Making tea from herbs is one of the easiest ways of
getting the benefit of their healing properties
Teas, or infusions, have been a popular way of delivering a herb's
therapeutic benefits for thousands of years. They are also delicious
alternatives to black tea or coffee throughout the day and can be reviving or
relaxing as needed. Many are available as ready-made tea bags from supermarkets
and health shops, but teas are surprisingly easy to make from fresh or dried
You can make a good tea with dried herbs. You can even pop open
capsules of powdered herbs and use the contents to make tea. But whenever possible, use
Why? Simply because fresh herbs are more fun and more flavorful. The
main difference between fresh herbs and dried herbs is their water content. Leaf for leaf,
herbs retain their supply of medicinal phytochemicals even after they've been dried for a
while. But phytochemicals are more concentrated in dried herbs because they contain less
water. While fresh herbs are about 80 percent water, dried are only about 20 percent. So
ounce for ounce, the dried herb is more potent, and when you add it to water, more of the
phytochemicals are infused in the tea.
How to make a herbal tea
You will need a teapot, strainer or infuser (a small metal container punched
with holes that holds the herbs inside a teapot), or a tisane cup, which has its
own strainer and lid. Common plants such as lavender, strawberry and marigold
can be grown in your own garden and used fresh or dried. If you're buying dried
herbs from a health food shop, make sure they have been stored in a dark,
airtight container and not sitting for months in a glass jar in direct sunlight.
Teas or infusions can be made from a single herb or a combination of herbs.
- Dried herbs: use about 1–2 teaspoonfuls of dried herb/s to 1 cup of water
- Fresh herbs: use 75g or 4 teaspoonfuls of fresh herb/s to 600ml of water
for 3 cups
- Place flowers, stems or leaves in a warm teapot or tisane cup and pour
over water that is just off the boil. Cover the teapot or tisane cup and leave
to stand, or infuse, for ten minutes, so that the herb's therapeutic qualities
can be released.
- Strain the tea into a cup and add honey or unrefined sugar if desired. Any
remainder can be strained into a jug, covered and stored in a cool place or
refrigerator for up to 48 hours, although it is better to make a fresh brew
Home-made tea bags
You can make your own herbal tea bags by placing one or two teaspoons of herbs
on a muslin square, pulling the corners together to make a small bag and tying
it with string.
Ready-made herbal teabags
Herbs commonly found in commercial teabags include:
- Chamomile: relaxing and calming and aids digestion.
- Ginger: calms the digestive system, easing wind and indigestion.
Warming for colds and chills and relieves nausea, especially that caused by
- Peppermint: uplifting and recommended to help digestion and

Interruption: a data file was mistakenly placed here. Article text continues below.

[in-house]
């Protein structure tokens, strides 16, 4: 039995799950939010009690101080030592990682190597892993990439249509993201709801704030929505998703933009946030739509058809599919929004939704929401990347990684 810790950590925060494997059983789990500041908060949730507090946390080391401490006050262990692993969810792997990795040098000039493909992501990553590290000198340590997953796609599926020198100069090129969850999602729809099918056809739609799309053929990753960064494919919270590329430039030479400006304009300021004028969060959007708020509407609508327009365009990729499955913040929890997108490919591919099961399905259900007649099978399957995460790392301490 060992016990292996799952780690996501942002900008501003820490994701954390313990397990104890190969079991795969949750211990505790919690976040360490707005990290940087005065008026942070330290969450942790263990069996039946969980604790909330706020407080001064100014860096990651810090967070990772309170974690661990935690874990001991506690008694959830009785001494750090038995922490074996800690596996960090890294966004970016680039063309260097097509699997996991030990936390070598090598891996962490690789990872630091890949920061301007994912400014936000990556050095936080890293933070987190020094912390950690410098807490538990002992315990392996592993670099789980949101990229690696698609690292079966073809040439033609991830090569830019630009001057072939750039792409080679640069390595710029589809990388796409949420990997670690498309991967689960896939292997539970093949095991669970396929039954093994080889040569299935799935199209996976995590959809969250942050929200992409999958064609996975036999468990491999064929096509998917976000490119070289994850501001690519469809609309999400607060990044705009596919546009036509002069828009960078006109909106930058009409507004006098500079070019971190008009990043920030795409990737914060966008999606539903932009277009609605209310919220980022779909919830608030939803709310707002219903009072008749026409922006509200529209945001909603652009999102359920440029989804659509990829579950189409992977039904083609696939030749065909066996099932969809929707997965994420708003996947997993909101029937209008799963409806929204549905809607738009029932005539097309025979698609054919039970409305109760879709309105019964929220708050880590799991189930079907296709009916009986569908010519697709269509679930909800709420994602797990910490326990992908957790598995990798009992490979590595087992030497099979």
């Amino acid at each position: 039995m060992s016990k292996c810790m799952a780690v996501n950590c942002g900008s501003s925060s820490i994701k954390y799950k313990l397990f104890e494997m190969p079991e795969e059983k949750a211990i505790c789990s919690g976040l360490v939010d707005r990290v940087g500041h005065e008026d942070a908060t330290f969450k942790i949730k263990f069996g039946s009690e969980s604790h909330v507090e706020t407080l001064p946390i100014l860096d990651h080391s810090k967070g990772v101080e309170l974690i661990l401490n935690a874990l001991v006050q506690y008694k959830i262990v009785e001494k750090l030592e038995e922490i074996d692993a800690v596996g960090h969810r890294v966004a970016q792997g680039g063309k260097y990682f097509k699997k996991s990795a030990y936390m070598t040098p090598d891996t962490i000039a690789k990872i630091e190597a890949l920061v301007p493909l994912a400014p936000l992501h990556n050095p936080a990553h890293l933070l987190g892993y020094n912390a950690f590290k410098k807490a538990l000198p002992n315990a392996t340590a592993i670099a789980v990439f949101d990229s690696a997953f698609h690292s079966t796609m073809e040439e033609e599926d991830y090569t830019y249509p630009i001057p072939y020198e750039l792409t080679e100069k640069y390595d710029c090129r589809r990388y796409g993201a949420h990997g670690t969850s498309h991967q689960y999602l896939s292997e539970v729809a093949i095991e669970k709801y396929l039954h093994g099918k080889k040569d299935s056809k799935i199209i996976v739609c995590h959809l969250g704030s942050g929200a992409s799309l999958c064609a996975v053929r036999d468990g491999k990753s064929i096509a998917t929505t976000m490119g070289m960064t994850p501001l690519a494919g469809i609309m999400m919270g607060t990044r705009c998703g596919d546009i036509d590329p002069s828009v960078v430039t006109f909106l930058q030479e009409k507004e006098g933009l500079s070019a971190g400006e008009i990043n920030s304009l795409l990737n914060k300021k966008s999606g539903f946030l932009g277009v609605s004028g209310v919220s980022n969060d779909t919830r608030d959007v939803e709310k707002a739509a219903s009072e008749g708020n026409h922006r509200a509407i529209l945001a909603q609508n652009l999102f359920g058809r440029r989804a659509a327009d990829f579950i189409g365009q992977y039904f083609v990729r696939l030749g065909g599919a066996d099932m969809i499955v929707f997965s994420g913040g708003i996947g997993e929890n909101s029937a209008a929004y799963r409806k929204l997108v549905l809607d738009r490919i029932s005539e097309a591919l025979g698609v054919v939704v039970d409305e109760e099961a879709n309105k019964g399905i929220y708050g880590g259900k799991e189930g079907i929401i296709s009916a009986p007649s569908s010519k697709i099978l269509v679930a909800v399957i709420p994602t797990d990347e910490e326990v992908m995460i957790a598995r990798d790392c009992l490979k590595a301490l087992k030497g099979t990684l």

relieve head colds.
- Fennel: helps relieve indigestion after a meal.
- Elderflower: helps to relieve hay fever and clear catarrh,
enhances immunity and cleanses the system.
- Lemon balm: eases tension, restores energy and helps to relieve
fever, catarrh and sinusitis.
- Vervain: soothes the nerves and stimulates the liver after a
- Rosehip: cooling and refreshing.
Teas for common ailments
Colds and flu
1 teaspoon dried or 2 teaspoons fresh elderflowers
1 teaspoon dried or 2 teaspoons fresh peppermint leaves
Honey to taste
Make as above in a teapot. Enough for two or three cups; drink one every
20g dried Californian poppies
15g dried passionflower
10g dried wood betony
5g dried lavender flowers
Californian poppy is a sedative herb, which is far less powerful than and
has a different effect from the opium variety. Store the mix in a dark jar
until needed, then make as above.
20g wood betony
10g dried linden flowers
10g dried chamomile flowers
10g gotu kola
Wood betony is restorative and linden flowers are a nerve tonic. Store the
mix in a dark jar until needed, then make as above. Drink three or four cups a
day as required.
20g dried lady's mantle
10g dried shepherd's purse
10g dried raspberry leaves
5g dried marigold petals
5g dried mugwort leaves
Lady's mantle helps regulate menstrual imbalance and shepherd's purse is
traditionally used to reduce excess bleeding. Add freshly boiled water to half
the mix and infuse for ten minutes. The other half can be stored in an
airtight container for the next day. Drink three cups a day, keeping the
infused tea in a covered jug in a cool place.
25g vitex seeds
The seeds of the shrub Vitex agnus castus help to regulate the production
of female hormones. Place seeds and water in a saucepan and bring to the boil.
Cover and simmer for 15–20 minutes. Strain and drink a cup 30 minutes before
breakfast every morning.
1 tablespoon blueberry jam
1 teaspoon honey
1 teaspoon lemon juice
300ml boiling water
This is a popular American folk remedy for gastrointestinal infections.
Place the ingredients in a large cup or mug, pour on boiling water, stirring
to dissolve. Cover and infuse for five minutes.
Irritable bowel syndrome
1 teaspoon dried or 2 teaspoons fresh
1 teaspoon dried or 2 teaspoons fresh mint leaves
Mint eases gut spasms and chamomile is soothing. Make as above in a teapot.
Enough for two or three cups; drink one cup three times a day.
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